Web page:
Public economics looks at how the government influences the market and how government policy changes economic productivity. In a general sense, public economics is the study of government policy and how it impacts taxation. Government policy is how the government manages the production of goods and services using interest rates and tax policies. The objective of government policy is to fix economic issues like unemployment or inflation and maintain a balanced economy.
This branch of economics is primarily concerned with topics related to market failure, such as information asymmetries and externalities, and the actions that the government can take to correct these issues, such as by implementing social programs. Public economics stems from welfare economics, which is an area of economics that analyzes the effectiveness of allocating productive factors to improve the market.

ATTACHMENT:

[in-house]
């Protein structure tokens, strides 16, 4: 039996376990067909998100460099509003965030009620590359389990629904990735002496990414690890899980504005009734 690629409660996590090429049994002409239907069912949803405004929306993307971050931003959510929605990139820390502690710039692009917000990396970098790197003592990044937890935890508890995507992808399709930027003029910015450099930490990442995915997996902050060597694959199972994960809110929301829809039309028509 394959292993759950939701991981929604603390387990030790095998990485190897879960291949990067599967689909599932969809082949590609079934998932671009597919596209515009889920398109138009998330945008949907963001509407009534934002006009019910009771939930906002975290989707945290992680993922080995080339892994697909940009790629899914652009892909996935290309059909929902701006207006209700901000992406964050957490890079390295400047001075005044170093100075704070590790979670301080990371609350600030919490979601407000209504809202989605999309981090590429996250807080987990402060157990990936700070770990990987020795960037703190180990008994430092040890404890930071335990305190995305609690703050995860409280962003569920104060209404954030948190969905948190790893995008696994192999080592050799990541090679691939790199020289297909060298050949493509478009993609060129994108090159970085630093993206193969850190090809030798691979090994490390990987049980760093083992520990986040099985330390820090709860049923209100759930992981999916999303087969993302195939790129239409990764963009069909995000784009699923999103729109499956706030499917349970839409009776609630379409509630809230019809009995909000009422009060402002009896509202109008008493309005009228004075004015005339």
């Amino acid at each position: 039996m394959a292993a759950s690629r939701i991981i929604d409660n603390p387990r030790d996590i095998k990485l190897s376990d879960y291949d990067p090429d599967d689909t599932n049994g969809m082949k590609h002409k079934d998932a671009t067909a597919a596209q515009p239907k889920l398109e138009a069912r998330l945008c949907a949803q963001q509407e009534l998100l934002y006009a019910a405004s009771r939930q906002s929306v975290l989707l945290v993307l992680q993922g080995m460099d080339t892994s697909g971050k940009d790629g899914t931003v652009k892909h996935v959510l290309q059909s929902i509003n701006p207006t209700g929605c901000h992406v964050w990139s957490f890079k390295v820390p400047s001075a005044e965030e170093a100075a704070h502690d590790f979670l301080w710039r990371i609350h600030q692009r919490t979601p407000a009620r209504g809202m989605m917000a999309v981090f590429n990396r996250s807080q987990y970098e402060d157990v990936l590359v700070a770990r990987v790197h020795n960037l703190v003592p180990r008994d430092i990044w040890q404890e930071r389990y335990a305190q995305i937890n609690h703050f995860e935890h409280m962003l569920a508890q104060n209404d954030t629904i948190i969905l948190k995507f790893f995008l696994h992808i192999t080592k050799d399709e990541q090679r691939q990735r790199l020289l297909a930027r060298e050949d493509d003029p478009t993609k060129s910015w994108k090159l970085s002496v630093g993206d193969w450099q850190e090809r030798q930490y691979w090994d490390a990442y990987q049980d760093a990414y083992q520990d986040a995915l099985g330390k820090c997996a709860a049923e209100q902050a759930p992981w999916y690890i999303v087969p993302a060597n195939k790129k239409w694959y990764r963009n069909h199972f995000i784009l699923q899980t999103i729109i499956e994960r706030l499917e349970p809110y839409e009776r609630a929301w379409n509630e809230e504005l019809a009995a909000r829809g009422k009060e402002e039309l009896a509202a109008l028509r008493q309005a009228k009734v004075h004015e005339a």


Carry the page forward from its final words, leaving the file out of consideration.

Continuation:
Public economics is classified as microeconomics because it uses microeconomic theories and techniques to determine if a private market can be efficient without the involvement of government policy. Public economics is studied because it is relevant to our lives and helps us assess the markets we are apart of. For example, when presidential candidates propose their ideas for public policy during an election, we can understand what these policies would mean for the market and how they would affect our lives. This area of economics connects to ideas in psychology because public economics studies the behavioral reaction of the market to actions made by the government. Topics that fall under public economics include tax incidence and efficiency, optimal taxation, social insurance, and public goods and externalities.